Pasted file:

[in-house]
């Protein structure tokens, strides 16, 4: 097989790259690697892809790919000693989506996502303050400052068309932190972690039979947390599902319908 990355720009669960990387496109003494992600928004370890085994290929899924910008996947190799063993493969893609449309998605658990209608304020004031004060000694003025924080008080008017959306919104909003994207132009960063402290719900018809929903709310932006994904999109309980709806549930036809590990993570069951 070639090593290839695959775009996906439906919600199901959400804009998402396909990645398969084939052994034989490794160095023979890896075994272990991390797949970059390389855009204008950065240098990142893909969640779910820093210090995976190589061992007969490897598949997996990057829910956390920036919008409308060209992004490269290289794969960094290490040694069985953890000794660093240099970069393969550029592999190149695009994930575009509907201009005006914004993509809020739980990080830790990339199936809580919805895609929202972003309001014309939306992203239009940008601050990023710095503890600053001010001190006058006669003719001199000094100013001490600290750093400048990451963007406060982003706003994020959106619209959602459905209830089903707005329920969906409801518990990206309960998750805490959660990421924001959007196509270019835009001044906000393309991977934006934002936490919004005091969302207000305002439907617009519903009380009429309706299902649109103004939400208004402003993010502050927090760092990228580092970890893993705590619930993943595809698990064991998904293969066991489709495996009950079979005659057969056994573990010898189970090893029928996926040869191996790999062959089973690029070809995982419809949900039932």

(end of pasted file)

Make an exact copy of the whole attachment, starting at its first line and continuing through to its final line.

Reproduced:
[in-house]
């Protein structure tokens, strides 16, 4: 097989790259690697892809790919000693989506996502303050400052068309932190972690039979947390599902319908 990355720009669960990387496109003494992600928004370890085994290929899924910008996947190799063993493969893609449309998605658990209608304020004031004060000694003025924080008080008017959306919104909003994207132009960063402290719900018809929903709310932006994904999109309980709806549930036809590990993570069951 070639090593290839695959775009996906439906919600199901959400804009998402396909990645398969084939052994034989490794160095023979890896075994272990991390797949970059390389855009204008950065240098990142893909969640779910820093210090995976190589061992007969490897598949997996990057829910956390920036919008409308060209992004490269290289794969960094290490040694069985953890000794660093240099970069393969550029592999190149695009994930575009509907201009005006914004993509809020739980990080830790990339199936809580919805895609929202972003309001014309939306992203239009940008601050990023710095503890600053001010001190006058006669003719001199000094100013001490600290750093400048990451963007406060982003706003994020959106619209959602459905209830089903707005329920969906409801518990990206309960998750805490959660990421924001959007196509270019835009001044906000393309991977934006934002936490919004005091969302207000305002439907617009519903009380009429309706299902649109103004939400208004402003993010502050927090760092990228580092970890893993705590619930993943595809698990064991998904293969066991489709495996009950079979005659057969056994573990010898189970090893029928996926040869191996790999062959089973690029070809995982419809949900039932």